Buffy the Vampire Slayer

The movie that preceded the critically adored television series was, in most ways, a failure. But Paul Reubens’ turn as the lead vampire henchman lends the film its most memorable and inspired scenes, chief among them his hilariously protracted death. After being staked through the heart, he makes one last threat to our heroine, Buffy, and then spends the better part of a minute writhing about, bringing the climax of the film to a ridiculously deadpan halt. Eventually, he even gets the last word, if a gasp of pain is considered a word.

The Passion of the Christ

No death scene in the history of cinema has ever been drawn out to the extent of that of Jesus Christ in Mel Gibson’s ecstatically torturous The Passion of the Christ, in which the son of man spends essentially the film’s entire running time dying slowly and very, very painfully. Perhaps, for the devout, the film is a source of inspiration, like some medieval Chicken Soup for the Soul. But for fans of the gorier end of horror flicks, it’s a treat, like a high-budget and very self-serious Troma film.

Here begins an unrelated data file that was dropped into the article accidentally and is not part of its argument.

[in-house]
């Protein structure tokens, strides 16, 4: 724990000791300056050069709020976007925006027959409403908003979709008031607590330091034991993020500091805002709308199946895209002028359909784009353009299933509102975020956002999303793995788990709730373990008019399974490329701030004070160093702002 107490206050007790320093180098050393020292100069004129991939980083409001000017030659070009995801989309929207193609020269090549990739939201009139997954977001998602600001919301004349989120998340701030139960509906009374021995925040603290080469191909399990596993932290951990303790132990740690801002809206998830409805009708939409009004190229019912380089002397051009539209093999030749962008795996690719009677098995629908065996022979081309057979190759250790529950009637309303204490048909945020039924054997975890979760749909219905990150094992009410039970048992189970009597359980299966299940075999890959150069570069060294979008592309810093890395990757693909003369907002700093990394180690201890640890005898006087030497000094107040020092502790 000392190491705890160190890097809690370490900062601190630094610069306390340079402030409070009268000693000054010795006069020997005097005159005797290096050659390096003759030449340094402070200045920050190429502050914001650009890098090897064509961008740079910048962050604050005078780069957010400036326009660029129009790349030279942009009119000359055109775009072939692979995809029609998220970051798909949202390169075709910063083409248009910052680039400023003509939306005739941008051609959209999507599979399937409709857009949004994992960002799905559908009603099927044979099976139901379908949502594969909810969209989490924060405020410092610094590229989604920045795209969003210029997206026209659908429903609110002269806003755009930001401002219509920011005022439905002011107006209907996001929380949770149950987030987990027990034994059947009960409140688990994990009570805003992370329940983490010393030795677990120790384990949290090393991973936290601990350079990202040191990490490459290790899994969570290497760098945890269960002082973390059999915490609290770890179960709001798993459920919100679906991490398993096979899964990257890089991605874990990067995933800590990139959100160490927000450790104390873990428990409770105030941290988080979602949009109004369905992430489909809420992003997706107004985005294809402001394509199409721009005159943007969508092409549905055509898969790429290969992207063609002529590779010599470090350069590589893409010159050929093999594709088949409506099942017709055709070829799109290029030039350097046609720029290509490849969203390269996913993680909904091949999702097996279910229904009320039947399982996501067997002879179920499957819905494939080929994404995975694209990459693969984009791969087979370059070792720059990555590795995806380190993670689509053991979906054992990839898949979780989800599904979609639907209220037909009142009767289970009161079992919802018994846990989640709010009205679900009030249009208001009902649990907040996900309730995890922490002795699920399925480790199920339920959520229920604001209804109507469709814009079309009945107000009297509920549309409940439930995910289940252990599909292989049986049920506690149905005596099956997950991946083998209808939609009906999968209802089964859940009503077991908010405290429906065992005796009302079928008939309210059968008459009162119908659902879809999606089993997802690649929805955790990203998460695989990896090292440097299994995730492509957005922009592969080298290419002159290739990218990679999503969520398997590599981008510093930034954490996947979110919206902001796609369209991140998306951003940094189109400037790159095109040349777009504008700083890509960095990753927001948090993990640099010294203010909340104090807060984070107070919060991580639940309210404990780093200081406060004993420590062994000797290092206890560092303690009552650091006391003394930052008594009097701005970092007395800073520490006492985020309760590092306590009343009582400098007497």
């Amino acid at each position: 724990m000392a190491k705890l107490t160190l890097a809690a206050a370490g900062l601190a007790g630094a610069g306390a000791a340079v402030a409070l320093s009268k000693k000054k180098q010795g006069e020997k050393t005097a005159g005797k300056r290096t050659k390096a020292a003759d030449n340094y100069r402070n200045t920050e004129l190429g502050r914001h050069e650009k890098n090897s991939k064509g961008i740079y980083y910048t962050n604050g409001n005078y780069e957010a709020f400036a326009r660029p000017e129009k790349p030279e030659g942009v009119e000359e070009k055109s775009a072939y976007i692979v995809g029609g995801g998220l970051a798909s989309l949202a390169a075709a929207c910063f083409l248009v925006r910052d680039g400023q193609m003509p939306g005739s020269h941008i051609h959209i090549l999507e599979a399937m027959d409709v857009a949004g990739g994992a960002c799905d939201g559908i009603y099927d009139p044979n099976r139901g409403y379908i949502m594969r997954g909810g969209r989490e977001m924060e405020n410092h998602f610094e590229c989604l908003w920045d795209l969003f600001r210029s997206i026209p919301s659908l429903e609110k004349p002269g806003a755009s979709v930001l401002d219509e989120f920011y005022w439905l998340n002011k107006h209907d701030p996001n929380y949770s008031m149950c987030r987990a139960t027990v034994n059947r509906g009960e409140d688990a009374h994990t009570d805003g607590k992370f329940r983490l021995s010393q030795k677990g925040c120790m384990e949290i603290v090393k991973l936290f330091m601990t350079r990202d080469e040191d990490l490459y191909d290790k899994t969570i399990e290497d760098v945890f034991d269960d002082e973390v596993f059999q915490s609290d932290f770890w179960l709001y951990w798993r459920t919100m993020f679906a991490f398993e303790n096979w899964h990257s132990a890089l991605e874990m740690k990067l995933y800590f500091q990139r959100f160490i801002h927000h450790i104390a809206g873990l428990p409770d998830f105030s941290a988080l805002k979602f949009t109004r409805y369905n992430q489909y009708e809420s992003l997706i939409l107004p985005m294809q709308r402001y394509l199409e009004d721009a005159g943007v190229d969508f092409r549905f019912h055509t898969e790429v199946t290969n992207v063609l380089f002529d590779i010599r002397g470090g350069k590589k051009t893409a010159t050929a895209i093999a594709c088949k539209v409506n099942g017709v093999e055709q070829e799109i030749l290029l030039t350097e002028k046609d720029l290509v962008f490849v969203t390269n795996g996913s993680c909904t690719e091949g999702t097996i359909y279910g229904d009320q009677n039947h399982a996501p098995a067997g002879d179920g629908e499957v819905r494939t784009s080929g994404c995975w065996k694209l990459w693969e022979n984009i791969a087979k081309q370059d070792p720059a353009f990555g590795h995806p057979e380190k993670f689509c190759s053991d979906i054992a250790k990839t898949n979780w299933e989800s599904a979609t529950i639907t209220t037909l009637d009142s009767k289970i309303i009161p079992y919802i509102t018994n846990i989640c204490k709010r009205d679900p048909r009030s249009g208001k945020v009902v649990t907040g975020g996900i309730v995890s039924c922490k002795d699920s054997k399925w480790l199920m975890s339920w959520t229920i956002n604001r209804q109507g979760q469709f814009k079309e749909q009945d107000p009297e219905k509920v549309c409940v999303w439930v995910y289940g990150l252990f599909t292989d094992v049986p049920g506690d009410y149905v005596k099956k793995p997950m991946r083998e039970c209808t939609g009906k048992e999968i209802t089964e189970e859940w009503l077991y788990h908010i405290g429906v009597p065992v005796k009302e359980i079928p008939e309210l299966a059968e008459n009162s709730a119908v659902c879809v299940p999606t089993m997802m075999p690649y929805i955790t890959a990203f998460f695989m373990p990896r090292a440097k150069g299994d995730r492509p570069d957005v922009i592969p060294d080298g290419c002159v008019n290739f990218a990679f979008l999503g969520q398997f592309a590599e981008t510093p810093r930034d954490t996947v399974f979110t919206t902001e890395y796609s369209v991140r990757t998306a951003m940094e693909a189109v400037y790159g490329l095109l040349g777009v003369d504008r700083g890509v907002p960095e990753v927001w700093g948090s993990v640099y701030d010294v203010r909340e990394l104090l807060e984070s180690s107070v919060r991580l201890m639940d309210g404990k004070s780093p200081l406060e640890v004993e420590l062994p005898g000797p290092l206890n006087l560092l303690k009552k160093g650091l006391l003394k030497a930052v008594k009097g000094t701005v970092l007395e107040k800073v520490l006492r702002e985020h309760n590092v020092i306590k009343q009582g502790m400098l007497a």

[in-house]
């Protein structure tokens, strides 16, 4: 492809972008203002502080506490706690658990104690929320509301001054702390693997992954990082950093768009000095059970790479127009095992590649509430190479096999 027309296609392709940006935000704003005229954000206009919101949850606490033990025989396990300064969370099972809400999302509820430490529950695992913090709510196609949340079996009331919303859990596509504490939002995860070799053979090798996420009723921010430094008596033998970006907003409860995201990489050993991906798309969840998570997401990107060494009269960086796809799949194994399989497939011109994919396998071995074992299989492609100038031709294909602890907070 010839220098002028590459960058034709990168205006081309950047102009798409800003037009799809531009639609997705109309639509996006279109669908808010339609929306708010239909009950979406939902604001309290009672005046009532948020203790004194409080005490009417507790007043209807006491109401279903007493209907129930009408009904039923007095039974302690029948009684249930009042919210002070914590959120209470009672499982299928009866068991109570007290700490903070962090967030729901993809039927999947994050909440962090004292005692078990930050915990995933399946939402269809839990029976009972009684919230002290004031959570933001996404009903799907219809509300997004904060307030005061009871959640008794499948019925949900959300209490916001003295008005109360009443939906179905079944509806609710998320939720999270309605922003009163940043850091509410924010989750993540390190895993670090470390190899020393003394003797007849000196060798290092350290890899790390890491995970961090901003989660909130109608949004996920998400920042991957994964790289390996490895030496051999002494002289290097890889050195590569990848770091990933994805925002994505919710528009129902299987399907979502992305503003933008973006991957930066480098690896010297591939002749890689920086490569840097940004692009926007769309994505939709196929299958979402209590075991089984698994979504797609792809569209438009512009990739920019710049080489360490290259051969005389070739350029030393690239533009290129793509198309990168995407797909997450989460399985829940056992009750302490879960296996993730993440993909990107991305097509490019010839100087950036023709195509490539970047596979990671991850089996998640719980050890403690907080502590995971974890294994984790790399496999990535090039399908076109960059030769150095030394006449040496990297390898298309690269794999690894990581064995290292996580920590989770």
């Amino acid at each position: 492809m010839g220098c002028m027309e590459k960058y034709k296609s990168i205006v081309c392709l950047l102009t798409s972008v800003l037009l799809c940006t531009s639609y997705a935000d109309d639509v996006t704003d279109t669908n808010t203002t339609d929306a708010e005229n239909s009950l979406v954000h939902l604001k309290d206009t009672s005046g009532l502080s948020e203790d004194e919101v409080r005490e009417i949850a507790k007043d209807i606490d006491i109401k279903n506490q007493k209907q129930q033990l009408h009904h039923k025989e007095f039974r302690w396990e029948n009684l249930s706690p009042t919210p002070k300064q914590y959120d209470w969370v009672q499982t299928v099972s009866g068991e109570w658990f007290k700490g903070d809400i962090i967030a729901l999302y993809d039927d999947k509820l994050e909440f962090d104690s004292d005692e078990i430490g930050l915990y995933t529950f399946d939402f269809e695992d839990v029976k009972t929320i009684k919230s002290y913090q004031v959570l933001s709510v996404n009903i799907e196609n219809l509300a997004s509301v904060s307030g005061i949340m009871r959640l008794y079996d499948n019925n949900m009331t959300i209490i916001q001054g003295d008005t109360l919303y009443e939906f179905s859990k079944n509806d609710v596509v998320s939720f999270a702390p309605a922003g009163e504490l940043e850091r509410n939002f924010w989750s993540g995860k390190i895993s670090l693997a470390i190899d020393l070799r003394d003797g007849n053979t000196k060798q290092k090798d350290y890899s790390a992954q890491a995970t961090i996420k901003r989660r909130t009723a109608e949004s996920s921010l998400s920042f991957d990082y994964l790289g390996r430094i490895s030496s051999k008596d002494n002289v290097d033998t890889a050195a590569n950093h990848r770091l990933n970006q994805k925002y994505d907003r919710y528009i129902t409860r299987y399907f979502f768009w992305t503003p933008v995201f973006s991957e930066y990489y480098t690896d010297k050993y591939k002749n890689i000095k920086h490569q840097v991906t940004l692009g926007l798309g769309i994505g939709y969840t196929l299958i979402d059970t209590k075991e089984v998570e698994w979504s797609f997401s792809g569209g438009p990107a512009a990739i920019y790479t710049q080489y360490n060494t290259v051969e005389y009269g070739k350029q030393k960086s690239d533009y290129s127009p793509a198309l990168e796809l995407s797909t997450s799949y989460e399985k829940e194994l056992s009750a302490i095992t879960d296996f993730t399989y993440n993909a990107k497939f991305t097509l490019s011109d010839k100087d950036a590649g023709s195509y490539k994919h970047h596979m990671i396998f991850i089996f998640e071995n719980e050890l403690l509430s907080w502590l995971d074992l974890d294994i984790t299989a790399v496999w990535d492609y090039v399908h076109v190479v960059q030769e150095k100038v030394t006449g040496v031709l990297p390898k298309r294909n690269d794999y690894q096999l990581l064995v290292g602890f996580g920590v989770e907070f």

Before Mel Gibson directed James Caviezel as Christ, he directed himself as a sort of messianic stand-in. Gibson’s version of William Wallace gets death as a kind of performance art, an enthralled audience hanging on his every howl, captivated by his every drop of blood. When he finally dies, it is with his arms spread wide, in a pose that may say as much about what Gibson thinks of William Wallace as it does about what Gibson thinks of himself.

The Terminator

You’ll likely find James Cameron’s first Terminator film in the action or sci-fi section of your video store, if you still frequent one. But it’s just as much a horror movie of the unstoppable slasher variety. There are plenty of examples of horror villains who just won’t die but the terminator remains the most terrifying. His skin is charred off, half his limbs are blown away and he just keeps fucking coming, his sinister red eyes burning with emotionless determination.

Bonnie and Clyde